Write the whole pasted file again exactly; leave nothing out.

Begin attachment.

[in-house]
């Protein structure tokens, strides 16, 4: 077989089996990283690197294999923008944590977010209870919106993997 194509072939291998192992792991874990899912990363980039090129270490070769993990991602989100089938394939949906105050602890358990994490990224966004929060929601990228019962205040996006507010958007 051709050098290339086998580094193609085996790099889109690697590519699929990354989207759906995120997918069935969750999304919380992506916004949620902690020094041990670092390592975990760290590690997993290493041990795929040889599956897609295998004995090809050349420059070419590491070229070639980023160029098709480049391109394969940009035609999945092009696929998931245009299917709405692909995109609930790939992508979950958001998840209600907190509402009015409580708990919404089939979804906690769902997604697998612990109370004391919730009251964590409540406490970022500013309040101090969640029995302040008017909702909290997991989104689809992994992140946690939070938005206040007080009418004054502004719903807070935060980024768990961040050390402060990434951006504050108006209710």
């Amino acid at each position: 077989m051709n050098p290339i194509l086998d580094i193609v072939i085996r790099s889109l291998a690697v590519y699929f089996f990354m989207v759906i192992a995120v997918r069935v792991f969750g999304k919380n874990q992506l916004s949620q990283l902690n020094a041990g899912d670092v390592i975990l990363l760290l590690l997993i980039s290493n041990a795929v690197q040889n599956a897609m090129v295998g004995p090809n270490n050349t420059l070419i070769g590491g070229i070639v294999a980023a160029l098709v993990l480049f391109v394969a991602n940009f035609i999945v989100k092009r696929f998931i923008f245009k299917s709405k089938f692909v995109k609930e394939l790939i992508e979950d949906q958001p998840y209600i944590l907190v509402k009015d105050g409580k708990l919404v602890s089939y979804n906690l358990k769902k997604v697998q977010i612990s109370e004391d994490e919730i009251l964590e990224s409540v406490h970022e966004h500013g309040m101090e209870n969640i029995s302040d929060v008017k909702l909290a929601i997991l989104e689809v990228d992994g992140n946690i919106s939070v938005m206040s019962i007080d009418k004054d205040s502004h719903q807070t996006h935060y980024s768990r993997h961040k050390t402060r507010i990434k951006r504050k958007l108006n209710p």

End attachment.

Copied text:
[in-house]
């Protein structure tokens, strides 16, 4: 077989089996990283690197294999923008944590977010209870919106993997 194509072939291998192992792991874990899912990363980039090129270490070769993990991602989100089938394939949906105050602890358990994490990224966004929060929601990228019962205040996006507010958007 051709050098290339086998580094193609085996790099889109690697590519699929990354989207759906995120997918069935969750999304919380992506916004949620902690020094041990670092390592975990760290590690997993290493041990795929040889599956897609295998004995090809050349420059070419590491070229070639980023160029098709480049391109394969940009035609999945092009696929998931245009299917709405692909995109609930790939992508979950958001998840209600907190509402009015409580708990919404089939979804906690769902997604697998612990109370004391919730009251964590409540406490970022500013309040101090969640029995302040008017909702909290997991989104689809992994992140946690939070938005206040007080009418004054502004719903807070935060980024768990961040050390402060990434951006504050108006209710």
């Amino acid at each position: 077989m051709n050098p290339i194509l086998d580094i193609v072939i085996r790099s889109l291998a690697v590519y699929f089996f990354m989207v759906i192992a995120v997918r069935v792991f969750g999304k919380n874990q992506l916004s949620q990283l902690n020094a041990g899912d670092v390592i975990l990363l760290l590690l997993i980039s290493n041990a795929v690197q040889n599956a897609m090129v295998g004995p090809n270490n050349t420059l070419i070769g590491g070229i070639v294999a980023a160029l098709v993990l480049f391109v394969a991602n940009f035609i999945v989100k092009r696929f998931i923008f245009k299917s709405k089938f692909v995109k609930e394939l790939i992508e979950d949906q958001p998840y209600i944590l907190v509402k009015d105050g409580k708990l919404v602890s089939y979804n906690l358990k769902k997604v697998q977010i612990s109370e004391d994490e919730i009251l964590e990224s409540v406490h970022e966004h500013g309040m101090e209870n969640i029995s302040d929060v008017k909702l909290a929601i997991l989104e689809v990228d992994g992140n946690i919106s939070v938005m206040s019962i007080d009418k004054d205040s502004h719903q807070t996006h935060y980024s768990r993997h961040k050390t402060r507010i990434k951006r504050k958007l108006n209710p």